Prime Minister Babis’ comments from last spring about how well the Czech Republic has handled the pandemic and is “best in case” were already smiling at the time. But with 30,000 dead and the prospect of further deterioration, they are still bitter.
On Tuesday, the media reported that the number of new cases of coronavirus on Monday reached 2,521, the worst number since April, and perhaps few people expected that the bad news could be overcome the next day. Wednesday, however, doubled last week – and 3,246 were injured.
Thus, the Czech Republic has jumped into the global wave of deteriorating coronavirus statistics. According to researchers at Johns Hopkins University, more than 240.7 million people have contracted the disease worldwide, and nearly five million people have died from the disease.
In Europe, there are 70.9 million infected and 1.4 million deaths, and the United Kingdom, Russia and Turkey were the worst, with 8.4 million, 7.9 million and 7.6 million cases reported.
In recent days, there have been daily numbers of new infections near empty Brexit shelves in supermarkets and missing fuel, approaching 50,000. Then representatives of British doctors called on the government to tighten regulations, citing fears of a potential crisis in the winter months.
Thus, the government is likely to take a series of measures that it promised to implement if there is an increase in the number of infected people. The plan includes, for example, the mandatory wearing of the headscarf indoors and when meeting more people.
Russia marked a sad milestone on Saturday: according to official statistics, the number of deaths due to Covid-19 per day exceeded for the first time on that day, and the number of new cases exceeded 30 thousand per day for several days in a row. However, according to government officials, the nationwide lockdown has not yet waited for the Russians, and instead they want to increase the vaccination coverage of the population.
The country has long suffered from a lack of confidence in vaccines; In total, only about a third of Russians were vaccinated. Moscow has now decided to motivate citizens in its own way, and from Monday, October 25, will prevent unvaccinated residents over 60 years old who have not been infected with the Covid-19 virus from leaving their homes. The ban will last four months.
Neighboring Latvia decided to take a more active excursion. In order to prevent a major crash, the first European country to go into lockdown this fall. It is valid from at least Thursday 21 October until 15 November, and restaurants, shops, schools and cultural facilities will be closed. In addition, Latvians will have to monitor the store from eight in the evening until five in the morning.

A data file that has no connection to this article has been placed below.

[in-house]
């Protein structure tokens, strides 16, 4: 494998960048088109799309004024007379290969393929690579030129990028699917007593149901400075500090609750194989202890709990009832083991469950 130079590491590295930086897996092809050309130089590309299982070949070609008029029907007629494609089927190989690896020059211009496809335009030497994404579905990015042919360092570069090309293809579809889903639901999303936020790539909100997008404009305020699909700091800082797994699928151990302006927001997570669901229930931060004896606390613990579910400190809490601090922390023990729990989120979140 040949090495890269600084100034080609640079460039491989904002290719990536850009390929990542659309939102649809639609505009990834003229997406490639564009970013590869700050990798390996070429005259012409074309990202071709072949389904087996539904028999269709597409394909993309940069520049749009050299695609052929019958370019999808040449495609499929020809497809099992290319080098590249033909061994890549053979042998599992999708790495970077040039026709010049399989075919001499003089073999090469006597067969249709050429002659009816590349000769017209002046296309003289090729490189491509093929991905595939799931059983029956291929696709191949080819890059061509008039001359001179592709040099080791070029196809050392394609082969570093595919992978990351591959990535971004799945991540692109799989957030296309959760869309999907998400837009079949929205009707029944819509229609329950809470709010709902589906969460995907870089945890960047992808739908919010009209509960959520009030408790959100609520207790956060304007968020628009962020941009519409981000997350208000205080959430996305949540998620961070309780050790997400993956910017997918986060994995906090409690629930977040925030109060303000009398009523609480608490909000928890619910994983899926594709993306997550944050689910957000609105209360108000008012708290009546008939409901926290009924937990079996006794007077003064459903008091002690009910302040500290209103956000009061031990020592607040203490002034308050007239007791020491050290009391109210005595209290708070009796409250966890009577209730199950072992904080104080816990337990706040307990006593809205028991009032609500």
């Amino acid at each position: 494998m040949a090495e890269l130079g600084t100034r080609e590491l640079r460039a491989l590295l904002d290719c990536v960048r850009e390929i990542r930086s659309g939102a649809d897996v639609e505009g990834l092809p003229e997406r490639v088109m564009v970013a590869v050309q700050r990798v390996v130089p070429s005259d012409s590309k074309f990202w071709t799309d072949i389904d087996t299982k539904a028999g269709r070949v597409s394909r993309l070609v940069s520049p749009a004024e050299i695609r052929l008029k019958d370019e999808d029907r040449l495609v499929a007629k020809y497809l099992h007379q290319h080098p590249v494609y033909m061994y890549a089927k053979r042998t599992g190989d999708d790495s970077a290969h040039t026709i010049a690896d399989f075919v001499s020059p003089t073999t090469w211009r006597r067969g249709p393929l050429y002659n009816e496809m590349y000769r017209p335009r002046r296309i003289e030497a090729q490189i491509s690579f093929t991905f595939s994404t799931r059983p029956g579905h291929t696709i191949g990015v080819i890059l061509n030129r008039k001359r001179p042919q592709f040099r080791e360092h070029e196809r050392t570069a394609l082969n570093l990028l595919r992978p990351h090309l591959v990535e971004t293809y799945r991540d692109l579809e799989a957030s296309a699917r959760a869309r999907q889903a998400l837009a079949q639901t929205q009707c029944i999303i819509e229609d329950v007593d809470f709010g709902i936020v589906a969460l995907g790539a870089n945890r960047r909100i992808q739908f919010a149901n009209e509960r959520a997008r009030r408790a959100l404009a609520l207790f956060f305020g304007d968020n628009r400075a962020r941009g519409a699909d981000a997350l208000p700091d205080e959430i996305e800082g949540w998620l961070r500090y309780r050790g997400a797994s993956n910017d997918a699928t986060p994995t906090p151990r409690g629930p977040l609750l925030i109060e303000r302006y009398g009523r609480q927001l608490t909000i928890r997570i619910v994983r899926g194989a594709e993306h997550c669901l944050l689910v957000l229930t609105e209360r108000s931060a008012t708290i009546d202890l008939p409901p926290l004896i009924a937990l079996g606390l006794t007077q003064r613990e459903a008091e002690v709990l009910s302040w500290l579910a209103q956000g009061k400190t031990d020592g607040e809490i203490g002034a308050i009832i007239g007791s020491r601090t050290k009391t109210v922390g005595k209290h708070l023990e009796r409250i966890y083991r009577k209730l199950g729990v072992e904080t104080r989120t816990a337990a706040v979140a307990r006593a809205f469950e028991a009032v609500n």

According to Prime Minister Krisjanis Karins, the condition for the release of the lockdown is greater immunization coverage for the population, which is worse with vaccination than the Czech Republic. Only 54% of adults are vaccinated, one of the lowest rates in Europe. According to Karenz, this fact has caused the crisis on the verge of faltering the health care system in Latvia.
New Zealand has already embarked on a lockdown path. Since the beginning of the epidemic, the country has been moving towards strict measures and local closures in individual districts, even with infected units. This is currently the case in the Auckland area, which has been on lockdown since mid-August.
New Zealand is also one of the countries with the highest vaccination coverage. Eighty-two percent of those who could be vaccinated had already received at least one dose, and seventy percent were fully vaccinated. And although the country recorded the highest daily increase in the number of infected people since the beginning of the epidemic on Tuesday, the “record” increase means 94 new infections.
In contrast, Slovakia, which has a population of less than half a million people, recorded 1,797 new infections on the same day, and its record last December exceeded six thousand. While 28 people have died of Covid in New Zealand since the start of the pandemic, the number in Slovakia has already exceeded 12,000.
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